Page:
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A Texas trial court judge has found that the provisions authorizing anyone to sue someone who provides or “aids and abets” an abortion likely violate the Texas Constitution, and has temporarily enjoined the law, meaning that it is on hold pending appeal.

The case is likely to go to the Texas Supreme Court. How that court rules will have a great impact on the liability risk faced by the Lilith Fund for providing financial assistance to women to help them get an abortion. While the legal process is playing out, the Lilith Fund is trying to minimize its legal risk by suspending the distribution of money to women.

If the Texas appellate courts eventually uphold S.B.8, the ban on providing financial assistance to Texas women could be enforced. In that event, the Lilith Fund would be able to make a strong case that they don’t need to reveal any information because of First Amendment protections.

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The right to disburse money

If states try to punish abortion funds—or individuals—for providing a woman with financial assistance to get an abortion in another state where it remains legal, including the money required to travel there, that would likely violate the Constitution.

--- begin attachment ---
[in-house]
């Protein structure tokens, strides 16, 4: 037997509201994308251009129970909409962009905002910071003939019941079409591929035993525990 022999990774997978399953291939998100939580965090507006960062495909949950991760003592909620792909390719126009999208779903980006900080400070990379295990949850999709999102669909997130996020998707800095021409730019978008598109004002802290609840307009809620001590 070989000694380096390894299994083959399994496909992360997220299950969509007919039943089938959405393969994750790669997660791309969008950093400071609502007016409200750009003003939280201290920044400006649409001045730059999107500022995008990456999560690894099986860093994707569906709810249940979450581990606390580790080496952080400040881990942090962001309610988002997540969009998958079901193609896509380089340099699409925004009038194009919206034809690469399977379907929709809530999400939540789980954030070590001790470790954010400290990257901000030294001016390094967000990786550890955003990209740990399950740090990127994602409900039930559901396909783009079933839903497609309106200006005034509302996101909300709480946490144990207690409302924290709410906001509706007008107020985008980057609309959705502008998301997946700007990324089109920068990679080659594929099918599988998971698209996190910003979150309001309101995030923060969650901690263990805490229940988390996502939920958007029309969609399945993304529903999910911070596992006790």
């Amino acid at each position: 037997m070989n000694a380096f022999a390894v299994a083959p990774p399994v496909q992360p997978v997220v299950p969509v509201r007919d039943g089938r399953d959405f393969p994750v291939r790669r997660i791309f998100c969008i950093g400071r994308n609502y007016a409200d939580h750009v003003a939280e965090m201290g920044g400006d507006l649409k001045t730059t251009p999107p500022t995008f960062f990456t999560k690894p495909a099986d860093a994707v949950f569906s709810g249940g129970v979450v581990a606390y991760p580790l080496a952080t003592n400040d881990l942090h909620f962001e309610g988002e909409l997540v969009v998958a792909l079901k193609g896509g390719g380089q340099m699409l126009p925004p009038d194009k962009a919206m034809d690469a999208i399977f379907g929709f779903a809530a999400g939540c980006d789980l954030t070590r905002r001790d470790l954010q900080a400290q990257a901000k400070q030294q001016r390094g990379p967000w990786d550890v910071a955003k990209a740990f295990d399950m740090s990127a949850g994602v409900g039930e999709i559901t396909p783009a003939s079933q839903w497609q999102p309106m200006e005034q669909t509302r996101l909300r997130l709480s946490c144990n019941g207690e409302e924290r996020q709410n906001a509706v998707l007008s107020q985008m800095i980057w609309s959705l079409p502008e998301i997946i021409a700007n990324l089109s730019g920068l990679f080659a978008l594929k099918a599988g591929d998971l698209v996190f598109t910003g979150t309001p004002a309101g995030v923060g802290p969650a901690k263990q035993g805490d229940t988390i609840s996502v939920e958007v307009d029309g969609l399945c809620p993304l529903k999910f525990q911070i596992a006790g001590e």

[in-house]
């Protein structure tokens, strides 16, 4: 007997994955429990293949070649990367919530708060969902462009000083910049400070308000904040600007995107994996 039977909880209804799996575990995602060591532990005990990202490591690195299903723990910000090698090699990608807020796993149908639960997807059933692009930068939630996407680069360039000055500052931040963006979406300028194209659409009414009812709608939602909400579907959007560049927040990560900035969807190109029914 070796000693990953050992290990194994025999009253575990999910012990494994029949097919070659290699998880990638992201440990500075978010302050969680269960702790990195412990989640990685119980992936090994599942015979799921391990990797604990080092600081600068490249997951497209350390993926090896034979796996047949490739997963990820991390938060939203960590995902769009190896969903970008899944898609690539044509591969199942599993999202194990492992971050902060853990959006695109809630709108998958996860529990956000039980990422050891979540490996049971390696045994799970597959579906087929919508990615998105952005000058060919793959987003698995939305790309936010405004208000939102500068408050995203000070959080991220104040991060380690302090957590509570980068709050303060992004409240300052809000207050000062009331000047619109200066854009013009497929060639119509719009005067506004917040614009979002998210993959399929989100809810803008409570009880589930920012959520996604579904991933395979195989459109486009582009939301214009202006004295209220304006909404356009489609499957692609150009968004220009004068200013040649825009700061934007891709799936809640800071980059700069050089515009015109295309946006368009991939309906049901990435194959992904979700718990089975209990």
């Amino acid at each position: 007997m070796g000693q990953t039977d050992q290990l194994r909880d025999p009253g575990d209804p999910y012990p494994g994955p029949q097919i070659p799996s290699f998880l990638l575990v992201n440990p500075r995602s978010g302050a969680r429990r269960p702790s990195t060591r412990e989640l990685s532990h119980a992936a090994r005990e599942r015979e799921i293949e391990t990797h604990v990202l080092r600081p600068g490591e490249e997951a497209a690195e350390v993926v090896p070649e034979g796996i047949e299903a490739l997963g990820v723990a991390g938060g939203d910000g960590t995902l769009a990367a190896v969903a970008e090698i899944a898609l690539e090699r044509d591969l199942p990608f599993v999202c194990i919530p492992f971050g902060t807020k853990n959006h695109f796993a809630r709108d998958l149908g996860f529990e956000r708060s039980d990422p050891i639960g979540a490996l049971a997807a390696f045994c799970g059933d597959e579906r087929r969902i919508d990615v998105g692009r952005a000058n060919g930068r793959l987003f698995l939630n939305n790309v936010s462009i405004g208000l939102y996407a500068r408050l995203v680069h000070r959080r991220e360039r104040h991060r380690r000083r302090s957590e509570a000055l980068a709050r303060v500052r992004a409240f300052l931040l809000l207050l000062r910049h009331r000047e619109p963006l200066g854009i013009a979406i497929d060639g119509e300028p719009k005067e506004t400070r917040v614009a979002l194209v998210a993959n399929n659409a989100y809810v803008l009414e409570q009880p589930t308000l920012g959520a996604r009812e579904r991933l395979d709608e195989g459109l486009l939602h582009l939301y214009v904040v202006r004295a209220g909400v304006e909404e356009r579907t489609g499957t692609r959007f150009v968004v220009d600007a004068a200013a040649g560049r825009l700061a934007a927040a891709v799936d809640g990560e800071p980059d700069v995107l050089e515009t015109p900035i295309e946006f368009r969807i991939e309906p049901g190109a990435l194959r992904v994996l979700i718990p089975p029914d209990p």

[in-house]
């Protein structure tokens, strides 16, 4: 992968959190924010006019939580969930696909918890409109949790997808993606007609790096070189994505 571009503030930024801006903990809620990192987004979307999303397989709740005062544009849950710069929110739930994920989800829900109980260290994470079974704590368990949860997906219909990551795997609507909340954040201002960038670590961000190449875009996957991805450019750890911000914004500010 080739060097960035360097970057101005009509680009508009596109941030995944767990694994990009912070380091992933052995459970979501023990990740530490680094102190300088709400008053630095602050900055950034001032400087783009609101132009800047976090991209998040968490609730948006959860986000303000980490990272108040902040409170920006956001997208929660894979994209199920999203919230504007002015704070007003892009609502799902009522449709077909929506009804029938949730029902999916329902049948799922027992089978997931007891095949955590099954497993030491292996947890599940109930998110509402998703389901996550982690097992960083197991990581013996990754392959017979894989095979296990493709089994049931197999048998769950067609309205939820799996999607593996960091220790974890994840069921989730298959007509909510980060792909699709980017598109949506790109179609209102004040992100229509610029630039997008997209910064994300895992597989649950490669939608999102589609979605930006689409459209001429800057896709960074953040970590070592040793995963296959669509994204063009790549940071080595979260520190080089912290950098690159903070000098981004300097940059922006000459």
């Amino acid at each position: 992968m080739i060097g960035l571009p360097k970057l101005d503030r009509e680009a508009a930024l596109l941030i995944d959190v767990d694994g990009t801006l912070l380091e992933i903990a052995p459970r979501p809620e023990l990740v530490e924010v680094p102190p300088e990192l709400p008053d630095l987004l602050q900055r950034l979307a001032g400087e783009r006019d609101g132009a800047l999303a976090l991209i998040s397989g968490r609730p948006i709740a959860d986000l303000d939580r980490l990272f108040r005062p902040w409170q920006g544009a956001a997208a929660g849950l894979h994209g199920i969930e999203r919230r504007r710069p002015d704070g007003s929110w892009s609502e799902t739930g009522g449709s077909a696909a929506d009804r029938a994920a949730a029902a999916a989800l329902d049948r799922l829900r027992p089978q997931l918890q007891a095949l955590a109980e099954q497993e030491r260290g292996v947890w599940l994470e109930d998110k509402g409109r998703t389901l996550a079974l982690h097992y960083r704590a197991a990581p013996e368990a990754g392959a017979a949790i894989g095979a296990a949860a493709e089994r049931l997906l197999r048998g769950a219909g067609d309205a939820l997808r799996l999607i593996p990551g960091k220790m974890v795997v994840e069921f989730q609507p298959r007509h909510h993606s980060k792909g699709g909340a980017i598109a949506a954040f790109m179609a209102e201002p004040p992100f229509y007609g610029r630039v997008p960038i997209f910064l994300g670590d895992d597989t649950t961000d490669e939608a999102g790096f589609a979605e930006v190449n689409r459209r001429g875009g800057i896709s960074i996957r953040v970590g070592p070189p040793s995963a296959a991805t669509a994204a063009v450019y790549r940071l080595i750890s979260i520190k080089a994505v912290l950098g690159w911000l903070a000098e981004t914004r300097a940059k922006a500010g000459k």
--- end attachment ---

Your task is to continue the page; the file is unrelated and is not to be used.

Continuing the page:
Giving money to people who want to obtain a legal abortion would not be “aiding and abetting” a crime. Moreover, the Constitution protects the right to interstate travel. The freedom to cross state lines is a right deeply embedded in U.S. history dating to the Articles of Confederation, prior to the Bill of Rights.

Assisting someone with obtaining a legal abortion by giving them money also could be protected as a form of free speech because it can be one aspect of advocating for and supporting the right to legal abortion. Disbursing these funds could also be protected under the Constitution as an aspect of the freedom to associate with women who seek legal abortions—by giving them financial support.

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Lucinda M. Finley is a professor of Law and Director of Appellate Advocacy at the University at Buffalo.

This article is republished from The Conversation under a Creative Commons license. Read the original article.